Alan Partridge

When Alan Partridge gave a knowing smile and declared his favourite Beatles album to be “The Best Of The Beatles”, the joke was on you. It was instantly obvious to anyone with even a passing knowledge of Fabs compilation discography that there was no Greatest Hits album by that name. Amongst real Beatles fans, Alan favouring “The Best Of The Beatles” was actually an obscure sign of the cult connoisseur.

According to Discogs, he was referring either to an unofficial four-track 7-inch called ‘The Best Of The Beatles’ released only in Thailand in 1966, featuring the most experimental tracks from ‘Revolver’; a rare and valuable 1969 Taiwanese pressing of the Red album; or, most likely, the 1971 solo album ‘Best Of The Beatles’ by the band’s original drummer Pete Best. Alan was revealing himself not a fly-by-night Beatles part-timer at all, but an avid collector, an appreciator of the depths, roots and dark corners of the global Beatles diaspora. This isn’t someone who realised how meta ‘Glass Onion’ was and stopped there, this guy’s listened to the whole of John & Yoko’s fucking ‘Wedding Album’, on import, and thought to himself ‘now this is the band The Beatles could have been.’

Perhaps, in laughing at Alan rather than bell boy Ben, you fell foul of the “snobbery about Greatest Hits” that Alex Kapranos identified this week, announcing Franz Ferdinand’s forthcoming best of ‘Hits To The Head’. For decades, they’ve been associated with ubiquitous mainstream dullards cashing in at Christmas, but not for Alex. “I love Greatest Hits records!” he told NME. “I grew up with Greatest Hits records. My folks didn’t have a 4,000 LP record collection. They had best-ofs, they had Greatest Hits, they had ‘Changes’ by Bowie. They didn’t have ‘Low’, they didn’t have ‘Lodger’ – and that was enough for them.”

“They just wanted to hear the best bits,” he continued, “they just wanted to hear the hits. That’s great. If that’s all they wanted to hear, if that’s all these needed to hear from those artists then fuck it – you enjoy that! But also, those records were something else. That’s what it was for them, but for me it was an introduction: it was that doorway that I could step through into the world of those artists.”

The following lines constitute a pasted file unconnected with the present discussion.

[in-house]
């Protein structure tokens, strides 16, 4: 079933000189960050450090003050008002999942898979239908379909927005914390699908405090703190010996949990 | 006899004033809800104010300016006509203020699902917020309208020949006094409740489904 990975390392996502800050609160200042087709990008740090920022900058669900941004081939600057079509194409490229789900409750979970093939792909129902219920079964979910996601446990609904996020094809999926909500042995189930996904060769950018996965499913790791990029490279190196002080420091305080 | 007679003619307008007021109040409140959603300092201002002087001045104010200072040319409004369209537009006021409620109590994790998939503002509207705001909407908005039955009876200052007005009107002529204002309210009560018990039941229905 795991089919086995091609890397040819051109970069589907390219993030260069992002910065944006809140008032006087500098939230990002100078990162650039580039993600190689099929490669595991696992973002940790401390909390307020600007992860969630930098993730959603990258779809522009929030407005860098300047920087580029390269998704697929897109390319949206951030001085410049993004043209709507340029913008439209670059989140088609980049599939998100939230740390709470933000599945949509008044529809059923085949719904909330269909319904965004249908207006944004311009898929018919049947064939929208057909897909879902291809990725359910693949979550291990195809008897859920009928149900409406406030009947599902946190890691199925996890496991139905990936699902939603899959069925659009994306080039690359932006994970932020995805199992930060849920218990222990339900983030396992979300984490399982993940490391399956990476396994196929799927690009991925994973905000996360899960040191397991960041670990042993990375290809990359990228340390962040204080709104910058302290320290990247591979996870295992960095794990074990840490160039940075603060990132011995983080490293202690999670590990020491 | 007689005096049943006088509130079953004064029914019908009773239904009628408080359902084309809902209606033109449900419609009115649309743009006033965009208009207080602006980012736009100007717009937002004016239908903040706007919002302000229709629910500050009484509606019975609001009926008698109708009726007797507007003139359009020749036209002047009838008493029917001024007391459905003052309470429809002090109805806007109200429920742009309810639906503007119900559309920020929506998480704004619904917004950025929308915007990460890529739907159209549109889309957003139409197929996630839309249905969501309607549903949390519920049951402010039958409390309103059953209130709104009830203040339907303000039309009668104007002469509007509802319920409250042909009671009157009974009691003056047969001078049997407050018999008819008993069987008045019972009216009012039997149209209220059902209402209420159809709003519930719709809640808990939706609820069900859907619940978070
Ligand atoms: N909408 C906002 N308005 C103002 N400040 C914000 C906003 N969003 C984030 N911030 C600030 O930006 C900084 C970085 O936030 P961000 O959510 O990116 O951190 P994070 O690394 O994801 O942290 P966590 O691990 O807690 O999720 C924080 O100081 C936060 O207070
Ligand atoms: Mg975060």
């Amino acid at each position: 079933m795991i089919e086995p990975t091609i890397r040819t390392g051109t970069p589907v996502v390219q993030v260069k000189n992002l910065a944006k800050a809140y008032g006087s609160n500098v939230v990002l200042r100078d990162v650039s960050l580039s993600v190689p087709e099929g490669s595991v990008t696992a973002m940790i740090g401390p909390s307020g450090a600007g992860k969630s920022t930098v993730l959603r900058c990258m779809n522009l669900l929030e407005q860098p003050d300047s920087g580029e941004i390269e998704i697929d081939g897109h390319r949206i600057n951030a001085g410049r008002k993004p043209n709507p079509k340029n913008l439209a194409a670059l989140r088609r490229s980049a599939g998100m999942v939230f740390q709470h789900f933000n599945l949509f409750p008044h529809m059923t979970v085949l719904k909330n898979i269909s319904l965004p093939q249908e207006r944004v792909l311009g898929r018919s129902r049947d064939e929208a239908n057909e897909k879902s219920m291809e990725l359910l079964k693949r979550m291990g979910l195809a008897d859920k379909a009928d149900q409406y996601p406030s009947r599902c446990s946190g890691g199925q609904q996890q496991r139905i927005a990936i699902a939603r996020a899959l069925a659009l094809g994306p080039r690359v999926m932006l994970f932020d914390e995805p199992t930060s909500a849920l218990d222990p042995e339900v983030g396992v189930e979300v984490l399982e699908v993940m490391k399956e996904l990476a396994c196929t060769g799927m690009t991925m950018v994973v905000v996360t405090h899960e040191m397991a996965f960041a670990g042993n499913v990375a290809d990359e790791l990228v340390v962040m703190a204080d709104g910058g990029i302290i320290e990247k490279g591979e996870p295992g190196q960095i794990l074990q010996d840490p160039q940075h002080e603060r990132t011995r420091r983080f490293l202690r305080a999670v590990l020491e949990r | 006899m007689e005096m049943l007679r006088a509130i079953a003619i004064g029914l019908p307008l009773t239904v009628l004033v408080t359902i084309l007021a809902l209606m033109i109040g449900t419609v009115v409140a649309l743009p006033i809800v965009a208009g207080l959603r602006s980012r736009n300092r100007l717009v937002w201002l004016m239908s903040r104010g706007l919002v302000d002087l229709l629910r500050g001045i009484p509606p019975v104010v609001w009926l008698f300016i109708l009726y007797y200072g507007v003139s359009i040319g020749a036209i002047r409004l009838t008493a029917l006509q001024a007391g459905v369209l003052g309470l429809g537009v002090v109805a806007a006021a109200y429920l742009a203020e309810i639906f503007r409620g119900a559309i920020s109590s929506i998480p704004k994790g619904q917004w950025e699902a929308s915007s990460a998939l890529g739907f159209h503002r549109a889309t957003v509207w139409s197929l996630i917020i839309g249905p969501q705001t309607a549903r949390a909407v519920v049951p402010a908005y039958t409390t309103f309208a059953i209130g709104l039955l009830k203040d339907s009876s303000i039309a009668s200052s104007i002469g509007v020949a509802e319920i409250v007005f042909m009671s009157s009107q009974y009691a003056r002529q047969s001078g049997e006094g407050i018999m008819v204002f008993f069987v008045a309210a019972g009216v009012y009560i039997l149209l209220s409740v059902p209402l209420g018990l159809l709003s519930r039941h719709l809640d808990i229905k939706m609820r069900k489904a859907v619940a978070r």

I’m with Kapranos Jr. While I’ve dabbled occasionally in singles compilations by the likes of East 17, 10cc or Leo Sayer (I was seven, m’lud) purely to get all the big nostalgic hitters in one place, for me Greatest Hits records have always been akin to a taster menu for an act, a chance to sample the signature dishes before deciding to order everything on the menu coated in gold and spend the rest of my life metaphorically posting the receipt on Insta. T Rex, Dexy’s Midnight Runners, Kate Bush and, yes, The Beatles – all acts I fell in lifelong love with on these aural speed-dates.

Greatest Hits comps are not just gold disc laden entrance lobbies to sprawling palaces of delight either. They’re also a chance to check the décor for signs of damp. If a band’s singles collection can barely manage a dozen solid crackers and starts peeling at the edges by track eight, then their album filler is going to rival the depths of ‘DONDA’ for throwawayability. And even that’s a big tick for the ‘best of’ – you get all the tracks you’re going to like, safe in the knowledge that you’ve saved time and (ten years ago) money not bothering with Marillion’s ‘Script For A Jester’s Tear’.

In fact, if the comp is even roughly chronological – which all respectable hits albums should be – they act as a crash course in the history and development of an act allowing you to pinpoint the eras you most want to explore further. Here’s where you find out if you’re more Syd Barrett tottering around on a psychedelic jelly bike or Roger Waters scratching the eyes out of his old school photos. Or if you’d rather listen to modern day Radiohead or the band in their young and carefree ‘sod it lads, let’s have a chorus on this one’ days. There’s an ancient rhyme that rarely steers listeners wrong: Albini’s at the desk, check out the rest; Mel C’s guesting here, steer well clear.

I’ve even come around to the idea of bands chucking a couple of new songs on, a cynical marketing ploy to get diehard fans to shell out again for music they’ve already got back in the CD age, but a forgivable way of stirring up interest in their lap of honour now that we can stream the new ones anyway. And with the algorithm effectively feeding us a constant stream of the most popular songs by any artist we show a modicum of interest in, we live in a Greatest Hits world now – why fight it?

Many of the best-selling albums of all time are best ofs: The Eagles, ABBA, Bob Marley, Queen, Madonna, The Beatles. So let’s celebrate them as the mark of achievement and longevity they are; not stocking filling consumerist tat from career-fading sell-outs but something for bands to aspire to. Even Wolf Alice, on one of 2021’s best albums, scream “play the greatest hits!” After all, we can’t all be as clued up as Partridge…

The post Simply the best! It’s time to put an end to Greatest Hits snobbery appeared first on NME.


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